The comments and replies to my blog post last month show that the topic of interleaved ADCs has a good bit of interest out there. Thanks for the great response. I enjoy the dialogue with you guys. The questions prompted me to think more on the benefits of interleaving and what applications might benefit from it.
There were also some questions on how many converters can be interleaved, so I thought I'd touch on that briefly. And there were some questions on the challenges of interleaving ADCs. Before we take a look at that, let's discuss some of the benefits.
The benefits of interleaving span multiple segments of the market. The most desired benefit is the increased bandwidth made possible by the wider Nyquist zone of the interleaved ADCs. Once again, we'll take the example of two 500MSPS ADCs interleaved to create a sample rate of 1000MSPS. Here is a representation of the much wider bandwidth allowed by interleaving the two ADCs. Note that fS is shown for one converter; the interleaved converter sample rate would be 2 X fS.
Two interleaved ADCs -- Nyquist zone.
This creates advantages for many different applications. The system requirements in many designs inherently stay ahead of commercial ADC technology. No matter how high ADC sample rates get, the market seems to demand even faster rates. Interleaving allows for some of this gap to be closed. Military and aerospace applications are pushing for higher bandwidths to achieve better spatial recognition. Also, increased channel bandwidths are needed in backend communications.
As cellular standards increase channel bandwidth and the number of operating bands, increased demands are placed on the available bandwidth in the ADC. In some markets and applications, there is also a desire to move to direct RF sampling, so that the radio design has fewer stages and the demodulator can be removed. Having a high enough sample rate on the ADC also opens up the possibility of easing clocking requirements. It becomes possible to align the ADC and DAC clocks to make system design easier. In instrumentation and measurement applications, higher bandwidths are needed to acquire and measure signals.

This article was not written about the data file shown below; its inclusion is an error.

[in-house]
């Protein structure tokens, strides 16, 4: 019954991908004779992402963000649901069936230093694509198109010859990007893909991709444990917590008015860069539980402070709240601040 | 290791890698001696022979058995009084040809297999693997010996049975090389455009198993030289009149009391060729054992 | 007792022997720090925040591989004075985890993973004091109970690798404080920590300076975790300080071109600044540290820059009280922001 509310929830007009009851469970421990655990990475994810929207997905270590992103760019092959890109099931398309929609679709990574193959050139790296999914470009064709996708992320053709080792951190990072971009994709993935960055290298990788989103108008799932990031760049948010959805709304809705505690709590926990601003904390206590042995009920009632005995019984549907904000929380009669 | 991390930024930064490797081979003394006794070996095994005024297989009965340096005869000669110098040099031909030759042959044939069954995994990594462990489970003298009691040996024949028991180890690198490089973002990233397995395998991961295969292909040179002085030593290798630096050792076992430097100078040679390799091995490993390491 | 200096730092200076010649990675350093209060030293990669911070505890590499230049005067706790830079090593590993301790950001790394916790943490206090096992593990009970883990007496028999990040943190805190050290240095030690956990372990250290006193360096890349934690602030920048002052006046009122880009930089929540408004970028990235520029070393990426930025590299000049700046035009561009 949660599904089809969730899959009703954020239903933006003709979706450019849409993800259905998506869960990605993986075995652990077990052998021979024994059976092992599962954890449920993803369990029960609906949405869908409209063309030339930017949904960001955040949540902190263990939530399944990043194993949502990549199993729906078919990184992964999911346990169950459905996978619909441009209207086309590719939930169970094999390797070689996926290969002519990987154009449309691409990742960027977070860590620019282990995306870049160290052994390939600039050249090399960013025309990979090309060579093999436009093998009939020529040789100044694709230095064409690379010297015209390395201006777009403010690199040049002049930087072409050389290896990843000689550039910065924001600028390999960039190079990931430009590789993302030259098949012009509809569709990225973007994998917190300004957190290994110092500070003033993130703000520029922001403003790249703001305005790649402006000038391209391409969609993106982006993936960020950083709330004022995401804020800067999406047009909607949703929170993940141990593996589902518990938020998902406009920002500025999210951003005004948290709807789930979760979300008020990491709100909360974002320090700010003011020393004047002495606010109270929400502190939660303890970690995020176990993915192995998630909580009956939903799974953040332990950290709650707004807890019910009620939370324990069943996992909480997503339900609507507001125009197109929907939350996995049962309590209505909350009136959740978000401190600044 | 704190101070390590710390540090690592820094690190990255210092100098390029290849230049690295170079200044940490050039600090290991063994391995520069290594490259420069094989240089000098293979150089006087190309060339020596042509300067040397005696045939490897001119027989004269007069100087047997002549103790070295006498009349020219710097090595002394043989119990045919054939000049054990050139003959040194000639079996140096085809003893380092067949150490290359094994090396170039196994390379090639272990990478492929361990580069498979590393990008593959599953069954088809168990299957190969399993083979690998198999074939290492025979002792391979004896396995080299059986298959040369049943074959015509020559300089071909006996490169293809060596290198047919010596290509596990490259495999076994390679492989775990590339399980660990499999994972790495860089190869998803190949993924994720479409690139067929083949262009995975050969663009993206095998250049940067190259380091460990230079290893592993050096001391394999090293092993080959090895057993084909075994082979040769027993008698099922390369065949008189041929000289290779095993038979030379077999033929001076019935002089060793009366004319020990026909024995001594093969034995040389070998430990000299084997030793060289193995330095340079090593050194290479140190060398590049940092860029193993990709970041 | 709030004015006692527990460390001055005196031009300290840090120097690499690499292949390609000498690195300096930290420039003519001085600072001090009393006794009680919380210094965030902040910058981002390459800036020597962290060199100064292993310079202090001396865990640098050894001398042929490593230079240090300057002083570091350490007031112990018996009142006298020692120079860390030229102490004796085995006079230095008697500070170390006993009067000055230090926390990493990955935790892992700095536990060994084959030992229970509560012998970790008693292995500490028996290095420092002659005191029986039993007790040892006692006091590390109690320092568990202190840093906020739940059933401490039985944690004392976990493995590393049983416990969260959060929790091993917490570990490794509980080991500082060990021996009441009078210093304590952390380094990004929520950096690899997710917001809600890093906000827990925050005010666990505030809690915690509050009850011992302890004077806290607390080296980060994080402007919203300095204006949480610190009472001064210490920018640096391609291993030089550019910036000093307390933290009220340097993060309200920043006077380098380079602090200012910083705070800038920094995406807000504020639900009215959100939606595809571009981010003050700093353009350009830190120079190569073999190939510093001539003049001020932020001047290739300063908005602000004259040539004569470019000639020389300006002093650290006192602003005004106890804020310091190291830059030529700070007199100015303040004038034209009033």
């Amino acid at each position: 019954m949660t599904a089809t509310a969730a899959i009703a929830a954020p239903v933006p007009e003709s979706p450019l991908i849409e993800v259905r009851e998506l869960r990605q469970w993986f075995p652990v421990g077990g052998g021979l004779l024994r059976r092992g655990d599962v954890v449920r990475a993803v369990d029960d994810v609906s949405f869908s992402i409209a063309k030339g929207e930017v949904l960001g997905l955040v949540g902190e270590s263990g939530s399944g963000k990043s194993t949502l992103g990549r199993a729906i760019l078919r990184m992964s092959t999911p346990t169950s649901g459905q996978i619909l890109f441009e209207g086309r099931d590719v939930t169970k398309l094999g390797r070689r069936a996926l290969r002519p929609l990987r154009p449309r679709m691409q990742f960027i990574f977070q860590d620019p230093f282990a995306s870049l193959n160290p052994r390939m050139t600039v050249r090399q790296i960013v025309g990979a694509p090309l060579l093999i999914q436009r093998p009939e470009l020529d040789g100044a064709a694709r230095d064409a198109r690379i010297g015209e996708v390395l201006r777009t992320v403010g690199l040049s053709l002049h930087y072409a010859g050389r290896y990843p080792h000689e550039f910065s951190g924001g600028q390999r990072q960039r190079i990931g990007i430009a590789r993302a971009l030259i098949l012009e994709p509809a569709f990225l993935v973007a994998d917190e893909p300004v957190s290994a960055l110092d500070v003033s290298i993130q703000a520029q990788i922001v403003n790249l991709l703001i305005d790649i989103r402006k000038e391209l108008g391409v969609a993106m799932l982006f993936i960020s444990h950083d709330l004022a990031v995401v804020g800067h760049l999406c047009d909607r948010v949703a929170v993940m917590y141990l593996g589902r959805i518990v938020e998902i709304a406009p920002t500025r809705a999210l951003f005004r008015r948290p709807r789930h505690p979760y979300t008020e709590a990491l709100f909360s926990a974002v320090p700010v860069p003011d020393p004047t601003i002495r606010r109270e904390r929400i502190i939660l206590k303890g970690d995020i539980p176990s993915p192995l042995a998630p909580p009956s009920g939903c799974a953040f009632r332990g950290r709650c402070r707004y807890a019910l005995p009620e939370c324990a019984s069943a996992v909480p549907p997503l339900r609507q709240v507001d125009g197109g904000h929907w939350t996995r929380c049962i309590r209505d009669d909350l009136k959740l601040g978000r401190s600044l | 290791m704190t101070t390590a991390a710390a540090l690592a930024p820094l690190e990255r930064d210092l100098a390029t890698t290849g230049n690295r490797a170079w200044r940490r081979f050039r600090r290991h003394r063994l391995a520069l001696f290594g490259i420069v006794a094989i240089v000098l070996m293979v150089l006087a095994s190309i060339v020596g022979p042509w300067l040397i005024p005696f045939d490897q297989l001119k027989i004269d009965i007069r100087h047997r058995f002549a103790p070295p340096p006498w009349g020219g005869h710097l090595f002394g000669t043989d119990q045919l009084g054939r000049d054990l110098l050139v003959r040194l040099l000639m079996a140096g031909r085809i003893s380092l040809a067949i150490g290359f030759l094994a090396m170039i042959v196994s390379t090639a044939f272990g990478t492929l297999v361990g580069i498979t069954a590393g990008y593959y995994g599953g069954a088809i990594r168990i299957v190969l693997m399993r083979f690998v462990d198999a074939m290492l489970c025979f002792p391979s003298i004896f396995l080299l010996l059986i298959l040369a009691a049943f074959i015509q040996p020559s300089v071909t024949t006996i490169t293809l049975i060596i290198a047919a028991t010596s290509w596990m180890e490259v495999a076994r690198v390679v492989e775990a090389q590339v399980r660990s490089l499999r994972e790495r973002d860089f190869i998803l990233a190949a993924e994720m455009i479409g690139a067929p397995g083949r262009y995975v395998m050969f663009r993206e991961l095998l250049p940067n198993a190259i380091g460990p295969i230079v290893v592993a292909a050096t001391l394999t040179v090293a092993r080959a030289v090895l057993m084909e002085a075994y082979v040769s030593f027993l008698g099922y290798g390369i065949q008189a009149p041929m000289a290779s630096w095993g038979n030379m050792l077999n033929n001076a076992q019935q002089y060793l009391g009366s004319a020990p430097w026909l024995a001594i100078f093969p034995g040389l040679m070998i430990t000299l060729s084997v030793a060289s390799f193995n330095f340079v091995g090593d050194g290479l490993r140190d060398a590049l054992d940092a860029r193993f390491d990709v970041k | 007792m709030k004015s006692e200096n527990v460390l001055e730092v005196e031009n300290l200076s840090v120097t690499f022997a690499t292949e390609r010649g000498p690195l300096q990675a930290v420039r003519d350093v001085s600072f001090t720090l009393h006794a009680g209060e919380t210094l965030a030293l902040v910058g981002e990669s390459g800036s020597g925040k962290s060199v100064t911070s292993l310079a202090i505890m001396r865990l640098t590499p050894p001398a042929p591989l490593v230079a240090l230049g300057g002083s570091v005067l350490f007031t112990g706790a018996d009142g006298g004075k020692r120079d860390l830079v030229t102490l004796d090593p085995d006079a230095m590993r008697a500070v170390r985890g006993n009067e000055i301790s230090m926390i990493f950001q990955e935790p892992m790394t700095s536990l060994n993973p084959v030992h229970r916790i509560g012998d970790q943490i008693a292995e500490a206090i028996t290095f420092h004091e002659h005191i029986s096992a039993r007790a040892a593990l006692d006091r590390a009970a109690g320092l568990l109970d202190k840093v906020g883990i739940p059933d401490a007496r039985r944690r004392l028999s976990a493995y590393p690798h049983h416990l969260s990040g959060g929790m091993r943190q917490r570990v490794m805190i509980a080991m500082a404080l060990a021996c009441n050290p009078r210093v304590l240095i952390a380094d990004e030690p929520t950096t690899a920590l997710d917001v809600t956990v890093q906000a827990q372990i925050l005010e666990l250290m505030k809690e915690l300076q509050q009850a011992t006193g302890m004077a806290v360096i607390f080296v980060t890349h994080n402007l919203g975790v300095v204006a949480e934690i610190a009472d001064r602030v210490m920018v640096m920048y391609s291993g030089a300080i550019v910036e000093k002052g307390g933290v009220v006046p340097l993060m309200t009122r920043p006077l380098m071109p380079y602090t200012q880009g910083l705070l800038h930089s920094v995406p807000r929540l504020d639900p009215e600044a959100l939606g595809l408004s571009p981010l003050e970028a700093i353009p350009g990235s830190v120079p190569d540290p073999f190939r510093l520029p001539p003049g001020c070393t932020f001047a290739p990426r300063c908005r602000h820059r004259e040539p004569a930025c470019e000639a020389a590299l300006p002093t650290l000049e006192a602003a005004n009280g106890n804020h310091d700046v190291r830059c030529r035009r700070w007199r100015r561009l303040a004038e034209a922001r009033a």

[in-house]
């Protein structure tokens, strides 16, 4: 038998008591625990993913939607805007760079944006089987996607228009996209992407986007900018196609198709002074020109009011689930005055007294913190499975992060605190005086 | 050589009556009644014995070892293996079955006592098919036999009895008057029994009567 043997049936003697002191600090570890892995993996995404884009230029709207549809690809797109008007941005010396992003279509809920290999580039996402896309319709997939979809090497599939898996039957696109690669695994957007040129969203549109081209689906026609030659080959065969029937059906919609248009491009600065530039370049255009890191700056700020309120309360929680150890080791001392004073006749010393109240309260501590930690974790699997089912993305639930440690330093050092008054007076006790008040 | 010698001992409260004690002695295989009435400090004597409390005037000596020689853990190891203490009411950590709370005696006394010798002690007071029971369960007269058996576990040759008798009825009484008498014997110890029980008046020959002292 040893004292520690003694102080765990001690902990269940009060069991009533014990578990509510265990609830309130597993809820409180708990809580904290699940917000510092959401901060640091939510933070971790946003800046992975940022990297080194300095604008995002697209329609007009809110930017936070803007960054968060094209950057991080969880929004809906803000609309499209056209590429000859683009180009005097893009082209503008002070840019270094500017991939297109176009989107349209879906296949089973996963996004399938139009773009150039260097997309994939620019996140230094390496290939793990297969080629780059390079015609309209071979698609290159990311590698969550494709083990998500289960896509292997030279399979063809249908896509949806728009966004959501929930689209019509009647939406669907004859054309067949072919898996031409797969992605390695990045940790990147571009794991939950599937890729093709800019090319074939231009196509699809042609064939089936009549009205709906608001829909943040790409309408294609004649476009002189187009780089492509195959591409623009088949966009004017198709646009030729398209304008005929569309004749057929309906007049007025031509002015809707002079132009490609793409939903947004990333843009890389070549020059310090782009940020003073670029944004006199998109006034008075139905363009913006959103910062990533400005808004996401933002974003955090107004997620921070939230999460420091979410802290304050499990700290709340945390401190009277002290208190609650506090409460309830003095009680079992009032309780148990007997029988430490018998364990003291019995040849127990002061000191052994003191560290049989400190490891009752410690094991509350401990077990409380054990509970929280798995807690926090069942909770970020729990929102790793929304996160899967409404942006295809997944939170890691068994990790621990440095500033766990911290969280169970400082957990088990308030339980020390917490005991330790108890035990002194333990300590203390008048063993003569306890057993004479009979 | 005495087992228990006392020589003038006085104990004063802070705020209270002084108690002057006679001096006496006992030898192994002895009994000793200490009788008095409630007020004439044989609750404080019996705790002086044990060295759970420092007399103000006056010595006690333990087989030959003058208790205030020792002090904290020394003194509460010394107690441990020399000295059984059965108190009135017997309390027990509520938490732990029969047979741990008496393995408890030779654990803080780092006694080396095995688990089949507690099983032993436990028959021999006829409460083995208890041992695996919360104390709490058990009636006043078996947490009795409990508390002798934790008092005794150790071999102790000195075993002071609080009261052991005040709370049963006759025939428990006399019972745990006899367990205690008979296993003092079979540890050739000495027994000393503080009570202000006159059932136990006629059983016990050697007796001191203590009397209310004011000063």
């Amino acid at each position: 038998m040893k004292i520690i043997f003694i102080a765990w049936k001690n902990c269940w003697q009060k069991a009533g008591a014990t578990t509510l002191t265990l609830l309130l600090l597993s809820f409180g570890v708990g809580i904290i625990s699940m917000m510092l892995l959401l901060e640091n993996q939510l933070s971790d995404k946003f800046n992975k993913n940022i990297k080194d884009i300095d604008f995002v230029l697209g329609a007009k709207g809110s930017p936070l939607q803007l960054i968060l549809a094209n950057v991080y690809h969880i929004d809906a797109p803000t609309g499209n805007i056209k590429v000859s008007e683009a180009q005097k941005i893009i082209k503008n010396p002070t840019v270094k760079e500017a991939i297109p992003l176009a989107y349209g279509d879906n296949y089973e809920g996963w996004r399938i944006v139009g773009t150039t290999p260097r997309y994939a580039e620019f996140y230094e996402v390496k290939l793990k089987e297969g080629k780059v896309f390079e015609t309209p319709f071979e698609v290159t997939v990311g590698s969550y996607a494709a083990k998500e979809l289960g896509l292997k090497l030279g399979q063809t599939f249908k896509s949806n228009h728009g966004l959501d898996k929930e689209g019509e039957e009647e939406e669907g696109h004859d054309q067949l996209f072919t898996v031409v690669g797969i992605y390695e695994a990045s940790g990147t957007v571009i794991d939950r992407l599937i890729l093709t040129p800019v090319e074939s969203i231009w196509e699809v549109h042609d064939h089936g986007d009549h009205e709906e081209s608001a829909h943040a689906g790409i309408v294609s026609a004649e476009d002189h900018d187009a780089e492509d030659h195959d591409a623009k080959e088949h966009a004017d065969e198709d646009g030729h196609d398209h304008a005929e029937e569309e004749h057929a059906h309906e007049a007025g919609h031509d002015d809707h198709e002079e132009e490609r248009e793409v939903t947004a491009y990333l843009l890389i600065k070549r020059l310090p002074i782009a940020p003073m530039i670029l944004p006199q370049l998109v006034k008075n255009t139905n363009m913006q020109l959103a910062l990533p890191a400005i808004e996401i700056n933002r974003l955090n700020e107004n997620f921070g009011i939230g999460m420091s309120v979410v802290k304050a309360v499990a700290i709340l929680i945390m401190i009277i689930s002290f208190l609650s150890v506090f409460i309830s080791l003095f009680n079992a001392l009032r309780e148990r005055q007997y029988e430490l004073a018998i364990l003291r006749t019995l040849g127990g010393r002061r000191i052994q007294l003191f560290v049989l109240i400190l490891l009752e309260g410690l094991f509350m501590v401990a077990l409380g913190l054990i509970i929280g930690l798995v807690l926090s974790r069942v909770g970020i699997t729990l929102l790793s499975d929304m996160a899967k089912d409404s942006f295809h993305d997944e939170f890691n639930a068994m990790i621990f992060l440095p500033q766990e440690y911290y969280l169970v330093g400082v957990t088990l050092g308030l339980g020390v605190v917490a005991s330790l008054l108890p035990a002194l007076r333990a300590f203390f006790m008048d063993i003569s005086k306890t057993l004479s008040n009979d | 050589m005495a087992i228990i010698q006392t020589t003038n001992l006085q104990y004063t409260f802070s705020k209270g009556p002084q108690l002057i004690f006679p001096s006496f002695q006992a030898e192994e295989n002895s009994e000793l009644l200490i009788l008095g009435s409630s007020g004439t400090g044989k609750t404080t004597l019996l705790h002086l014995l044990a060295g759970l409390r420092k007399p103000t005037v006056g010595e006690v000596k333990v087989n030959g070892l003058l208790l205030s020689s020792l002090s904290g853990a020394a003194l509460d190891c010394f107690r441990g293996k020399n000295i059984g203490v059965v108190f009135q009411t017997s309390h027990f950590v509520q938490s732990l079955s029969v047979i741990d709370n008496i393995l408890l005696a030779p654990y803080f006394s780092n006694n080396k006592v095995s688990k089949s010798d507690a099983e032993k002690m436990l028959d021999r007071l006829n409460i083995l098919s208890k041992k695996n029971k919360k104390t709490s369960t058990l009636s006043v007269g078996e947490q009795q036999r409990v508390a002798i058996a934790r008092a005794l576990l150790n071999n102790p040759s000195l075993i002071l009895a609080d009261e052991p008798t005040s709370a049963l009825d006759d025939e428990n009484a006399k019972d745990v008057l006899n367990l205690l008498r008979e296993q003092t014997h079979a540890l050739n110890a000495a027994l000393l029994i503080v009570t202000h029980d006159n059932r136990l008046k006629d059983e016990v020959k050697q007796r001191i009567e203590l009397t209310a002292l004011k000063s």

An increased sample rate provides more bandwidth for these applications. It allows for easier frequency planning, and it reduces the complexity and cost of the anti-aliasing filter typically used at the ADC inputs.
With all these great benefits, one has to wonder about the price. As with most things, there is no such thing as a free lunch. Interleaved ADCs offer increased bandwidth and other nice benefits, but there are some challenges that arise.
How many converters can we put together? Let's take a simple look at the clocking requirements for interleaved ADCs. You may remember from my last blog the equation:
Solving this equation is pretty easy when m equals two. However, the clocking requirements become much more difficult when m equals, say, 8. Substituting for m and solving the equation for eight converters yields required clock phases of 0, 45, 90, 135, 180, 225, 270, and 315 degrees. That doesn't seem too bad if the input clock has a low frequency, but the whole point of interleaving is achieving a high sample rate.
A realistic case for the clock frequency is 1GHz. This means the clock circuitry must be able to divide the input clock down and create phases 125ps apart, and it must do so with accuracy. Any error or jitter on the clock will degrade performance.
There are other things to consider, as well. When two or more converters are interleaved, there are mismatches between individual converters. We also must consider the analog input bandwidth of the converter. How are these mismatches handled? What do we do about the analog input bandwidth?
But that's enough discussion for now. Stay tuned for more on interleaved ADCs. Have you had experience with high-speed ADCs? Have you tried to interleave them?